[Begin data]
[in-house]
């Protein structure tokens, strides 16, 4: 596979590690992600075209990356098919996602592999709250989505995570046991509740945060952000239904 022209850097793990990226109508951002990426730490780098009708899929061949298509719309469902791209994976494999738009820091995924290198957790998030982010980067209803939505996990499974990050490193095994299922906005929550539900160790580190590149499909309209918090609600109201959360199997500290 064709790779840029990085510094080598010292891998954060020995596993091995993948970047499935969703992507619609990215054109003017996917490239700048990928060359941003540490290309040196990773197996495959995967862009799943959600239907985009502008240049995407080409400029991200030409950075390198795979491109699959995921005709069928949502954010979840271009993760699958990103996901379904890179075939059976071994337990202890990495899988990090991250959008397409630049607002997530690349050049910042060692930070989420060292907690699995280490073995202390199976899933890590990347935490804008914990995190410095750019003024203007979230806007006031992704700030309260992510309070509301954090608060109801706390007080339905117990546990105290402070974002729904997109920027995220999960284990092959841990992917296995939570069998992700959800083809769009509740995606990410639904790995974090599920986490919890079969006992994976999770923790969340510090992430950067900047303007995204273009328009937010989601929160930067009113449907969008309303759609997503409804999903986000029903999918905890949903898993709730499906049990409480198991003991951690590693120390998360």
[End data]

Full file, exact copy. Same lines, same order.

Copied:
[in-house]
């Protein structure tokens, strides 16, 4: 596979590690992600075209990356098919996602592999709250989505995570046991509740945060952000239904 022209850097793990990226109508951002990426730490780098009708899929061949298509719309469902791209994976494999738009820091995924290198957790998030982010980067209803939505996990499974990050490193095994299922906005929550539900160790580190590149499909309209918090609600109201959360199997500290 064709790779840029990085510094080598010292891998954060020995596993091995993948970047499935969703992507619609990215054109003017996917490239700048990928060359941003540490290309040196990773197996495959995967862009799943959600239907985009502008240049995407080409400029991200030409950075390198795979491109699959995921005709069928949502954010979840271009993760699958990103996901379904890179075939059976071994337990202890990495899988990090991250959008397409630049607002997530690349050049910042060692930070989420060292907690699995280490073995202390199976899933890590990347935490804008914990995190410095750019003024203007979230806007006031992704700030309260992510309070509301954090608060109801706390007080339905117990546990105290402070974002729904997109920027995220999960284990092959841990992917296995939570069998992700959800083809769009509740995606990410639904790995974090599920986490919890079969006992994976999770923790969340510090992430950067900047303007995204273009328009937010989601929160930067009113449907969008309303759609997503409804999903986000029903999918905890949903898993709730499906049990409480198991003991951690590693120390998360």